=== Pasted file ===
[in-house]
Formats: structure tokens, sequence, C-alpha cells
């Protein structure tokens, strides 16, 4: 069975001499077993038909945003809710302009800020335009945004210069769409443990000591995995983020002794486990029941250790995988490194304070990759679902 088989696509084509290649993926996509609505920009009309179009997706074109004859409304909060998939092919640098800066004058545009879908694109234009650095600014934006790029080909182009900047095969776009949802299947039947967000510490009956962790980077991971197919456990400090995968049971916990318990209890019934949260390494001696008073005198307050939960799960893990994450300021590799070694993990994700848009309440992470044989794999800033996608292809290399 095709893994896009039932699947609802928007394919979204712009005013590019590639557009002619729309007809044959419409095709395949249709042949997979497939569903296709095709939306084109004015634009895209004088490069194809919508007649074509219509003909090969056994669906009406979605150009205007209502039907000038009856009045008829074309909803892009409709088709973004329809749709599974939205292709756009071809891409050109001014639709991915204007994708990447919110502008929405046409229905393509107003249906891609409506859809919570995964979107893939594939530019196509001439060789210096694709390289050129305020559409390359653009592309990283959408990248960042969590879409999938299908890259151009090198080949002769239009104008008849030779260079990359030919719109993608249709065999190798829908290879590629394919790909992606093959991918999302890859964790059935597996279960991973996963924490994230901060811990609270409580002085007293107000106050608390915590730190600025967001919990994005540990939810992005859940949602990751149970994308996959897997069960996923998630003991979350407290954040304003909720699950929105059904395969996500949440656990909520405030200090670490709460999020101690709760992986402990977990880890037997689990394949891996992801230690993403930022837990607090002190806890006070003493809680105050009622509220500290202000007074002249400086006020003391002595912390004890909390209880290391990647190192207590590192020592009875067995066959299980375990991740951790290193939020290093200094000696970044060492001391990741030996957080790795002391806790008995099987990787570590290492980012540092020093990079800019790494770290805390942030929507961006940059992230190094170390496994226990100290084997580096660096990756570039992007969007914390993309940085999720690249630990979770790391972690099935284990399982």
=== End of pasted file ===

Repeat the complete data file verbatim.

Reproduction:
[in-house]
Formats: structure tokens, sequence, C-alpha cells
């Protein structure tokens, strides 16, 4: 069975001499077993038909945003809710302009800020335009945004210069769409443990000591995995983020002794486990029941250790995988490194304070990759679902 088989696509084509290649993926996509609505920009009309179009997706074109004859409304909060998939092919640098800066004058545009879908694109234009650095600014934006790029080909182009900047095969776009949802299947039947967000510490009956962790980077991971197919456990400090995968049971916990318990209890019934949260390494001696008073005198307050939960799960893990994450300021590799070694993990994700848009309440992470044989794999800033996608292809290399 095709893994896009039932699947609802928007394919979204712009005013590019590639557009002619729309007809044959419409095709395949249709042949997979497939569903296709095709939306084109004015634009895209004088490069194809919508007649074509219509003909090969056994669906009406979605150009205007209502039907000038009856009045008829074309909803892009409709088709973004329809749709599974939205292709756009071809891409050109001014639709991915204007994708990447919110502008929405046409229905393509107003249906891609409506859809919570995964979107893939594939530019196509001439060789210096694709390289050129305020559409390359653009592309990283959408990248960042969590879409999938299908890259151009090198080949002769239009104008008849030779260079990359030919719109993608249709065999190798829908290879590629394919790909992606093959991918999302890859964790059935597996279960991973996963924490994230901060811990609270409580002085007293107000106050608390915590730190600025967001919990994005540990939810992005859940949602990751149970994308996959897997069960996923998630003991979350407290954040304003909720699950929105059904395969996500949440656990909520405030200090670490709460999020101690709760992986402990977990880890037997689990394949891996992801230690993403930022837990607090002190806890006070003493809680105050009622509220500290202000007074002249400086006020003391002595912390004890909390209880290391990647190192207590590192020592009875067995066959299980375990991740951790290193939020290093200094000696970044060492001391990741030996957080790795002391806790008995099987990787570590290492980012540092020093990079800019790494770290805390942030929507961006940059992230190094170390496994226990100290084997580096660096990756570039992007969007914390993309940085999720690249630990979770790391972690099935284990399982």